You can trust our qualified and experienced team of solicitors. Contact us today to find out more.
If you have a mortgage, there will come a time when you might consider remortgaging. In a nutshell, remortgaging is the process of taking out a new mortgage with a new provider on a property that you already own.
Remortgaging is important as it’s a way of ensuring that you have the best mortgage product available to you. Just as you would shop around once your car insurance policy is coming to an end, remortgaging works in a similar way.
Why should I remortgage?
There are many reasons why you might want to remortgage. Remortgaging can help you to reduce your monthly payments, find a better deal or pay your mortgage off sooner. Usually, people choose to remortgage because their current deal is about to end. If you are due to be put on your lender’s SVR, then you may wish to remortgage to avoid higher/variable rates.
Remortgaging can also allow you to borrow more money against your home in order to release capital. Perhaps you want to carry out some home improvements or buy a new car. When your deal is coming up to expiry, a mortgage broker can research raising additional money against the security of your house. This is handy if you are in need of some extra cash.
If you want to change the length of your mortgage, you can do this by remortgaging. You can remortgage to extend your mortgage over a longer period of time to bring your monthly payments down. This could be over 25/28/30/33/35 & up to 40 years (age permitting).
On the flip side, you may find yourself with some extra money at the end of each month and you wish to reduce your term down from 25 to 22 years, resulting in you paying your mortgage off early.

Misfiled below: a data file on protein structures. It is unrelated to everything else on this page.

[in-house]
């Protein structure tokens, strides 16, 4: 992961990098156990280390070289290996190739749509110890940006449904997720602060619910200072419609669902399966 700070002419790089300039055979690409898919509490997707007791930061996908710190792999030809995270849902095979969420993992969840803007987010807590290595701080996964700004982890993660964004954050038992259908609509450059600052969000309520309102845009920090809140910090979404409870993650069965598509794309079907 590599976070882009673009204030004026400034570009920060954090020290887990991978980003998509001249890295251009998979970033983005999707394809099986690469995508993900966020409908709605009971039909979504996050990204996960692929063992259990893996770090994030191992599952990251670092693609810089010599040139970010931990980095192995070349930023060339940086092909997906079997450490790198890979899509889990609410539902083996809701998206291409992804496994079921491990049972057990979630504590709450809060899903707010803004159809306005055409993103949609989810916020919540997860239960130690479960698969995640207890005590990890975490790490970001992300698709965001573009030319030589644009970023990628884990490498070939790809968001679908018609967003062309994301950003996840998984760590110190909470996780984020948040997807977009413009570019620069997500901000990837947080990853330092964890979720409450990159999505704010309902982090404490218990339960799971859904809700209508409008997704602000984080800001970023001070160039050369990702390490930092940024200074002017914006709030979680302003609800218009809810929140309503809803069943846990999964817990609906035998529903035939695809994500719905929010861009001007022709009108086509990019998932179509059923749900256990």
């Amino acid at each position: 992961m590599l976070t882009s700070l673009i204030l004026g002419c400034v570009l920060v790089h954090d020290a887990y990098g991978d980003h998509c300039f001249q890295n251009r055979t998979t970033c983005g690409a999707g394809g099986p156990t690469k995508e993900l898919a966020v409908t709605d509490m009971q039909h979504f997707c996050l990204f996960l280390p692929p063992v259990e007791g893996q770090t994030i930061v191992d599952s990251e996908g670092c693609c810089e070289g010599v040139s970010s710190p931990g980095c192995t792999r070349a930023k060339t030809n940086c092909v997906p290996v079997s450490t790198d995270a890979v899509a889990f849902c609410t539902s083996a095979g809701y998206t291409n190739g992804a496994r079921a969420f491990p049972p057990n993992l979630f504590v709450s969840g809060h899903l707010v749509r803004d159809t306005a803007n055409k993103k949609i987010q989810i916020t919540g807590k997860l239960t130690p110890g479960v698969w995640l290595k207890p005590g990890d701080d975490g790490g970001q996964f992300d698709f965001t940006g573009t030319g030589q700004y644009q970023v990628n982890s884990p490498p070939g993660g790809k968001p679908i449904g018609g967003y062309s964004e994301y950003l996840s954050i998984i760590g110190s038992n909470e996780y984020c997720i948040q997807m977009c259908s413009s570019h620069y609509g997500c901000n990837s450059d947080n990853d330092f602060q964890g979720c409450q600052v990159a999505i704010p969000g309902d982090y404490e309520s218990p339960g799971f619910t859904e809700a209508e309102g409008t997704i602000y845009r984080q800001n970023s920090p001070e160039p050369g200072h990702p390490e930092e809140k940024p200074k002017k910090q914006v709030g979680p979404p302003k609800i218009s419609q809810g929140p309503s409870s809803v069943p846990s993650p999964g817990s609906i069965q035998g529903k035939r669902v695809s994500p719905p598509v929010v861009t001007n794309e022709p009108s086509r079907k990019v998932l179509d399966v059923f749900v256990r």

Lastly, if the value of your home has increased, you might be able to remortgage and be placed in a lower Loan to Value (LTV) band. This makes you eligible for lower rates. Remortgaging does come at a cost though, so make sure the amount you’d be saving is enough to warrant the decision to remortgage.
How much does remortgaging cost?
There are numerous fees involved in remortgaging. You need to be aware of these fees in order to work out whether remortgaging is worth it for you.
Arguably the most important fee to be aware of is the early repayment charge. Whether or not you need to pay this will depend on when you are remortgaging. If you are coming out of your current mortgage deal early during a tie-in period, you will be faced with this charge. It is usually a percentage of the outstanding mortgage debt.
This is the lender’s way of recouping some of the interest they will be losing as a result of you breaking your deal early. For example, on a five-year tracker deal, the early repayment charge could be 5% in year one, 4% in year two, 3% in year three and so on. With this in mind, the early repayment charge can be a significant fee. You would need to find a new deal with a much lower monthly payment than your current one in order for it to make financial sense.
To avoid this fee, make sure your remortgage completes after your current tie-in ends. This is usually when your mortgage incentive period ends.
Other fees to be aware of are:
Deeds release fee – around £50-300
Arrangement (product) fee – around £1000
Booking fee – around £100-200
Valuation fee – around £300-400
Conveyancing fee – around £300
Mortgage broker fee – around £300